make it easier to write robust networked objects.

In the past, OMG has kept its distance from implementation and
language issues (except for bindings). Consequently, CORBA is a
language-independent object model, which is a good thing. However,
Java solves some thorny implementation problems that have stood in
the way of developing a truly portable distributed object market,
which is also a good thing.

What This Book Covers

This book explains the intersection of CORBA and Java in depth. It
is also a gentle guide to client/server programming with CORBA and
Java. The book introduces CORBA to Java programmers. However, we
do not introduce Java to CORBA programmers. We assume that you have
a working knowledge of the Java language. If you don't, there are
dozens of books that provide introductions to Java. Our book starts
with the JDK 1.1 (or above); we give detailed explanations of
anything that has to do with the new JDK system facilities—for
example, RMI, JDBC, JavaBeans, Enterprise JavaBeans, sockets,
serialization, security, and reflection.

This book consists of eight Parts that build on each other:

o Part 1 starts with an overview of what CORBA and Java do for each
other. We explain the 3-tier Object Web client/server model. We
provide a bird's-eye view of CORBA/IIOP for Java programmers. If
you come from a client/server background, this discussion will
help you understand what the Object Web is all about. We conclude
Part 1 by picking a CORBA/Java ORB for this book.

o Part 2 starts our exploration of the CORBA/Java programming model.
We develop a small client/server Ping that serves as a mini
crash-course in core CORBA/Java programming. This simple program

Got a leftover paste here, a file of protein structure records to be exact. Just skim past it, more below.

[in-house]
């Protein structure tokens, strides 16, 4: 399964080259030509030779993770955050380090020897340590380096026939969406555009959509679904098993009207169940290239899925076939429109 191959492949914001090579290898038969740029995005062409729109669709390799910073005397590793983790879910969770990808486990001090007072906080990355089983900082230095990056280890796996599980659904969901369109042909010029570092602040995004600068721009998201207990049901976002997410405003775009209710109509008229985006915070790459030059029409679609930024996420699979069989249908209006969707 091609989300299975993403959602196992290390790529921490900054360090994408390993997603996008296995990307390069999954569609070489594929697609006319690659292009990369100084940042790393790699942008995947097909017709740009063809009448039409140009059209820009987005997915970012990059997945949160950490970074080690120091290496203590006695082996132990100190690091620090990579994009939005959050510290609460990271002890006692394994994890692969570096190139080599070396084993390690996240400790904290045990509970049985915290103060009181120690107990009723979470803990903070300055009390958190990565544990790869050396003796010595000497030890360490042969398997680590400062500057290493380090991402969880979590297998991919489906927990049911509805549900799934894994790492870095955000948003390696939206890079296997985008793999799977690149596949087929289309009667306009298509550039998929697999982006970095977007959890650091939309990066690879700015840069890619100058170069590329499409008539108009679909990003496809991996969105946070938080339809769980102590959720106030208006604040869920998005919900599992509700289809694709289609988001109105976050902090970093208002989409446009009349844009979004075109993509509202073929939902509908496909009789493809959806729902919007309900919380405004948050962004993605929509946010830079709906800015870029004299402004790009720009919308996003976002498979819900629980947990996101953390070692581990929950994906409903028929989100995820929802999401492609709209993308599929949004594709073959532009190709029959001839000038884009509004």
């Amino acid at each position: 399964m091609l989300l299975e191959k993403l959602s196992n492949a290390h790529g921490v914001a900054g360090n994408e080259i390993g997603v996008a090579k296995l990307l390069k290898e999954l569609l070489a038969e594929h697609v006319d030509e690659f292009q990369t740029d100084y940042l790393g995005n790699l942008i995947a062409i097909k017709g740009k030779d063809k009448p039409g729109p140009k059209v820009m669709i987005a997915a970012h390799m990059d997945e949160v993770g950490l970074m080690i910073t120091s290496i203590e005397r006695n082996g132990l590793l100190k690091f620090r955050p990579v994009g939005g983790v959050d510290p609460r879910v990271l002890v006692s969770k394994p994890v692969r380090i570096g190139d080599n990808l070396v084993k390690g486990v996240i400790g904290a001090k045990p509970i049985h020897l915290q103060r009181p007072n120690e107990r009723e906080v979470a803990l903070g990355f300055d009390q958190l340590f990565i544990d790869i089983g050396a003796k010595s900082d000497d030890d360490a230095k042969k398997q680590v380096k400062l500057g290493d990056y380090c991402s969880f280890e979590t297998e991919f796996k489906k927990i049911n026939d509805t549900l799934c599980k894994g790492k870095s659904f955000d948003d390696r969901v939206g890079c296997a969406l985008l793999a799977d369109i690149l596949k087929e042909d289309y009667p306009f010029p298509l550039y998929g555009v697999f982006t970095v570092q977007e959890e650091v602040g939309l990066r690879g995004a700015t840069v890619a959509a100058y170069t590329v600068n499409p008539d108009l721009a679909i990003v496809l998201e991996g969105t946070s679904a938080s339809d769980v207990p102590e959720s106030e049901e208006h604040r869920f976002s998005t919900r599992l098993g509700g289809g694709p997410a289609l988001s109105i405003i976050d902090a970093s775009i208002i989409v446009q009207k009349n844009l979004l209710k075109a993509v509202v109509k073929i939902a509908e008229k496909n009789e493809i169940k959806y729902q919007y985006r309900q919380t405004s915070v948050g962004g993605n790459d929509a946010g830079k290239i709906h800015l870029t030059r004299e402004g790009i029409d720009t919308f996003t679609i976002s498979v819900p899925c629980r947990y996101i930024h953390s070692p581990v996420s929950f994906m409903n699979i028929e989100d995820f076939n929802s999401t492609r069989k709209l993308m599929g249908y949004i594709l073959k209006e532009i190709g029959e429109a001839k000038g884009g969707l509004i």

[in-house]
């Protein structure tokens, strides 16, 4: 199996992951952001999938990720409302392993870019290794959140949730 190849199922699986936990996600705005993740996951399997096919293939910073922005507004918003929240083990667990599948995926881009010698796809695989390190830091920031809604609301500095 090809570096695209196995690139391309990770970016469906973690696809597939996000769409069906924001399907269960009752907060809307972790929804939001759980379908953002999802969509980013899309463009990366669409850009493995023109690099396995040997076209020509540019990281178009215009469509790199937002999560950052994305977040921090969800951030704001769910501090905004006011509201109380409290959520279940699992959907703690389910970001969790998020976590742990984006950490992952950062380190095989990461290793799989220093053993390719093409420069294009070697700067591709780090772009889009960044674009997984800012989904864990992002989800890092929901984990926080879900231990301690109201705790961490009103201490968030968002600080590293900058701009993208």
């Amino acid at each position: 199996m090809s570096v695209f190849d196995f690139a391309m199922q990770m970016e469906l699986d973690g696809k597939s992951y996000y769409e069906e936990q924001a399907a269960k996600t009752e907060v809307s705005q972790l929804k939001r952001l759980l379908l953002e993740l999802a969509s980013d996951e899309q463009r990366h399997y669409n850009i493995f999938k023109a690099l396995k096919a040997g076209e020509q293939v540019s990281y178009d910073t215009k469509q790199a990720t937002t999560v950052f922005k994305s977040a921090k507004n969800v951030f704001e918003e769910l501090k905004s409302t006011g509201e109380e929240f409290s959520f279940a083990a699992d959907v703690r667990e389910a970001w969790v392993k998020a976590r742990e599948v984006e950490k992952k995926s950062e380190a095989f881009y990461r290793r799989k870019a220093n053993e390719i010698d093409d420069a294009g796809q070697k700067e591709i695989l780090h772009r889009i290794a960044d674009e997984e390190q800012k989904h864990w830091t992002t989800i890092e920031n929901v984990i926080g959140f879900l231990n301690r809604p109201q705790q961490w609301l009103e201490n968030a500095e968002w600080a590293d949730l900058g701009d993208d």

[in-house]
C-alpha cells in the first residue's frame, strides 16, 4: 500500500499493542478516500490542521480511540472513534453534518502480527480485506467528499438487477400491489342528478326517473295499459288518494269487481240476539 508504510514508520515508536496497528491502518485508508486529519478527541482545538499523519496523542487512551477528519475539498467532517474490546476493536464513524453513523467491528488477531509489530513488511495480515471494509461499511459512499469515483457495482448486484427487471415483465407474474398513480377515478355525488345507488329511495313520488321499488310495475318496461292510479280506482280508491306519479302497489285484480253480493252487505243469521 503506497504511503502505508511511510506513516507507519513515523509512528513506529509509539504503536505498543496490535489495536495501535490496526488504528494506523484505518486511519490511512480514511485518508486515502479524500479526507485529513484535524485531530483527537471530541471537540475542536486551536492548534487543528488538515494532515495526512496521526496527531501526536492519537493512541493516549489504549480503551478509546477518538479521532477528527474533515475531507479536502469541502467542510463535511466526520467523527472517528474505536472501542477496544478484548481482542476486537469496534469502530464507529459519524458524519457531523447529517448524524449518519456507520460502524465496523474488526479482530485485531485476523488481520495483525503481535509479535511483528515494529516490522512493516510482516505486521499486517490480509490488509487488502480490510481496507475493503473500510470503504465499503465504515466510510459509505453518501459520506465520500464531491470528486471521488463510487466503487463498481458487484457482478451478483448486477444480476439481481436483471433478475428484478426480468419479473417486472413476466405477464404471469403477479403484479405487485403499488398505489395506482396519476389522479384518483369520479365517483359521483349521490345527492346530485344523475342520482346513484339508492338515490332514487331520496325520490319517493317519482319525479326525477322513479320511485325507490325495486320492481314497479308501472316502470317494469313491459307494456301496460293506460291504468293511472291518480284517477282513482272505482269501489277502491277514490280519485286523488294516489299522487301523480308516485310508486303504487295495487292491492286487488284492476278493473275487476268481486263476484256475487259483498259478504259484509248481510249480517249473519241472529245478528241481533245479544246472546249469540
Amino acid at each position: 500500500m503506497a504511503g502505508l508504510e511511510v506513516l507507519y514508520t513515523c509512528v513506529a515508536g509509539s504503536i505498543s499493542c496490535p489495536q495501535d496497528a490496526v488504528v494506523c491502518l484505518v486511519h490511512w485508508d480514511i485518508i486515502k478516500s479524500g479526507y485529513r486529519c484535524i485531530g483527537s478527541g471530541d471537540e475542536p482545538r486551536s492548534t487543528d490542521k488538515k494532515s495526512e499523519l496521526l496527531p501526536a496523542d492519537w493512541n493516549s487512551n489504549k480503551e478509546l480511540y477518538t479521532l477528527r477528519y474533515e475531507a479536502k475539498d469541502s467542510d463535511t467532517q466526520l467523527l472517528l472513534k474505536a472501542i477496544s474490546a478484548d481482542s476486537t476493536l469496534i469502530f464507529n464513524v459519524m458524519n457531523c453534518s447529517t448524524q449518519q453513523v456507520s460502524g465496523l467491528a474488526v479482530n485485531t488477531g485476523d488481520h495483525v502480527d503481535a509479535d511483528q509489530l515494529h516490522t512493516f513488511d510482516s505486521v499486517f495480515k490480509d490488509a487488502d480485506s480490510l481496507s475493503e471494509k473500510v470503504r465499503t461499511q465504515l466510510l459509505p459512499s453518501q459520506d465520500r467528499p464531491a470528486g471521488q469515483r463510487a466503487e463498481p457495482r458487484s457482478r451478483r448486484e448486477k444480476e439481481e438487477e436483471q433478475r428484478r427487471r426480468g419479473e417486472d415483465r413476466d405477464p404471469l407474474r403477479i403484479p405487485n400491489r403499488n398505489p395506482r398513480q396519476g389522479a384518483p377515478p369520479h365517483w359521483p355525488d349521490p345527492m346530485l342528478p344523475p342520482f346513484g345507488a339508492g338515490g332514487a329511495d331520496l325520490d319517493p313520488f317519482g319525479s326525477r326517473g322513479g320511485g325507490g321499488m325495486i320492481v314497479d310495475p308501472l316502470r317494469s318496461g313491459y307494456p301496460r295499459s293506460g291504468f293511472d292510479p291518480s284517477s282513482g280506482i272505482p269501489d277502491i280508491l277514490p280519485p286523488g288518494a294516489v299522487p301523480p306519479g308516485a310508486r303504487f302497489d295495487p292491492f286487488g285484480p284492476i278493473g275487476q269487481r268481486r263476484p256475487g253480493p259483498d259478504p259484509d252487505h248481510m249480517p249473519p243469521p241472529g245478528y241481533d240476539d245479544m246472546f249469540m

can be surprisingly useful. In Part 2, we use it to do the
following performance comparisons: local invocations versus
remote invocations, Java applets versus Java client applications,
JIT compilers versus interpreters, and C++ ORBs versus Java ORBs.
Finally, we use the program to show you how to call a C++ object
from Java, and vice versa.

o Part 3 starts out with a rewrite of our Count program using the
new portable server-side CORBA APIs as well as the standard CORBA
Naming Service. This move gives us an ORB-independent,
standards-based platform that we use to write the rest of the
programs in this book. We then show you how to program CORBA's
dynamic object facilities. The dynamic CORBA lets you create
very flexible systems where clients and servers discover each
other at run time. We look at two very versatile programming
mechanisms: dynamic invocations and callbacks. With CORBA's
dynamic invocations, any Java client can construct a remote method
call on-the-fly, and then invoke it. With callbacks, clients can
also be servers. Callbacks let servers call Java clients wherever
they are. You will learn how to create multithreaded Java objects
that are both clients and servers. This chapter also provides
Ping performance numbers for CORBA's dynamic facilities.

o Part 4 compares CORBA/Java with its competitors: 1) legacy Internet
middleware—including Java Sockets, Servlets, and CGI/HTTP, and
2) non-CORBA Java ORBs—including JavaSoft's RMI and Microsoft's
DCOM. We also cover Caffeine, which is the Netscape/Visigenic
answer to RMI; it provides an RMI-like programming environment
on top of CORBA/IIOP. Caffeine lets you write CORBA distributed
objects without CORBA IDL. It demonstrates a pure Java alternative
to the traditional CORBA development process. In addition to the
programming examples, we provide in-depth tutorials on each of
these technologies. We also run Ping benchmarks to give you a
feeling for their relative performance. It's not every day that
you see the same Java client/server program running over Sockets,